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    A picture is worth a thousand words – Nikaas Oct 4 '18 at 12:20

.NET Core is an implementation of .NET Standard. It's available on multiple operating systems, but that's not the same thing - there are other implementations of .NET Standard as well.

So if you create a .NET Core library, it will have access to things that are implemented in .NET Core, but aren't part of .NET Standard, and your library won't be compatible with other implementations of .NET Standard, such as Xamarin, Tizen, full .NET desktop framework etc.

In short: to achieve maximum portability, make your library target .NET Standard.

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    @ÁlvaroGarcía: What do you mean by "it" should be compatible? .NET Core 1.0? Not necessarily - because .NET Core 1.0 can still include extra things. That entry means that if you target .NET Standard 1.6, you can run the code under both Mono 4.6 and .NET Core 1.0. – Jon Skeet May 20 '17 at 11:47
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    You can't run a .NET Core assembly on anything other than .NET Core (CoreCLR & CoreFX). You can run a .NET Standard assembly on any framework that meets the contractual obligations for the relevant Standard (1.3, 1.6, 2.0, etc). – Mark Rendle May 20 '17 at 11:55
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    As an analogy, try imagine .NET Standard as an Interface (e.g. INetStandard16). .NET Core 1.0 and Mono 4.6 both implement INetStandard16. You cannot convert .Net Core 1.0 to Mono 4.6 (and vice-versa), but anything that uses INetStandard16 will work on both. (credits to David Fowler ) – Federico Dipuma May 20 '17 at 11:56
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    This surprised me. The names seem backwards. You would think something named "core" would be the more minimal of the two... – jpmc26 May 21 '17 at 5:39
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    I'm thinking entropy has begun. – JustJohn May 25 '17 at 21:09

.NET Core Class library is basically subset of .NET Framework library, which just contains less APIs. Sticking to .NET Core Class library makes difficult to share code between runtimes. This code might not work for different runtime (Mono for Xamarin), because it doesn't have the API that you need. To solve this there is .NET Standard, which is just set of specification that tells you which APIs you can use. Main purpose of .NET Standard is to share code between runtimes. And important that this specification implemented by all runtimes.(.NET Framework, .NET Core and Mono for Xamarin).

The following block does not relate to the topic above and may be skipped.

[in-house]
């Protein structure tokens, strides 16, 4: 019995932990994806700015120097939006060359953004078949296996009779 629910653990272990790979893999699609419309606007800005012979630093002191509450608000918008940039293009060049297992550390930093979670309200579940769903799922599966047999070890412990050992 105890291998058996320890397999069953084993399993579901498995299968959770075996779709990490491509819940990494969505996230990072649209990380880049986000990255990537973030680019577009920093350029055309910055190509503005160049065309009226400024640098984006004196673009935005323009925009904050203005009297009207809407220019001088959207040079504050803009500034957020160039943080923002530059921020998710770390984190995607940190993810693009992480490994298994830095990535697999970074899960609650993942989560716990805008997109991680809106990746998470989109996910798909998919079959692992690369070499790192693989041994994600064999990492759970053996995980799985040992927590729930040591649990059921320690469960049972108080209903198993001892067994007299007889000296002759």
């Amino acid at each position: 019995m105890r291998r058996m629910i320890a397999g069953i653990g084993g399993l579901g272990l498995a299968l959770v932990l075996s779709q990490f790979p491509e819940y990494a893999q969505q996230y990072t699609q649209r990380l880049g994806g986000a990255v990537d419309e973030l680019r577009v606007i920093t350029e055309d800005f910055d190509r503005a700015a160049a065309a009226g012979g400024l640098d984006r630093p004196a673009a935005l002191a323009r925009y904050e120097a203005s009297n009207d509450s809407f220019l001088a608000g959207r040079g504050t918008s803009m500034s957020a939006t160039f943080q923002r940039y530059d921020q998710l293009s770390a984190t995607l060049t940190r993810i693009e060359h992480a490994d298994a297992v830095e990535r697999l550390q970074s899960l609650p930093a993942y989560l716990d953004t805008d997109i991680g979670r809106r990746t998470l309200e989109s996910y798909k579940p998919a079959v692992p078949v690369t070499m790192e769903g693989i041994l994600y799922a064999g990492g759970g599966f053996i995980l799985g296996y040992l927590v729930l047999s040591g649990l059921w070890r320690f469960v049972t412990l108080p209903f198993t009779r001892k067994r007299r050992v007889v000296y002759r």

So if you sure that you will use your library only for .NET Core projects, you can ignore .NET Standard, but if have even tiny chance that your code will be used by .NET Framework or Mono for Xamarin then better stick to .NET Standard

Also note that higher version of .NET Standard contain more APIs, but lower version supported by more platforms. Therefore if you create .NET Standard library that you want to share between runtimes then target the lowest version you can, which help you reach maximum amounts of platforms. For example, if you want to run on .NET Framework 4.5 and .NET Core 1.0, the highest .NET Standard version you can use is .NET Standard 1.1. This this great table from documentation for more info about it.

PS: Also if you want to convert you library to .NET Standard, .NET Portability Analyzer could help you with that.


.NET Standard is a specification of APIs that all .NET implementations must provide. It brings consistency to the .NET family and enables you to build libraries you can use from any .NET implementation. It replaces PCLs for building shared components.

.NET Core is an implementation of the .NET Standard that’s optimized for building console applications, Web apps and cloud services using ASP.NET Core. Its SDK comes with a powerful tooling that in addition to Visual Studio development supports a full command line-based development workflow. You can learn more about them at aka.ms/netstandardfaq and aka.ms/netcore.

The above, together with a very clear explanation of most of the stuff discussed in this question can be found in the following extremely helpful article by Microsoft (MSDN - September 2017): .NET Standard - Demystifying .NET Core and .NET Standard


Did you mean .NET Framework? Because .NET standard is an implementations, such as .NET Framework, .NET Core and Xamarin.

I love .NET Core because we can host it on Linux (use nginx in my experience). It's different than .NET framework which is you can only host on IIS. You can consider about hosting budget in this case (Because windows server is expensive for me).

In the development environment perspective, .Net core is lightweight. So, you can use VSCode, Sublime, for IDE (not only visual studio).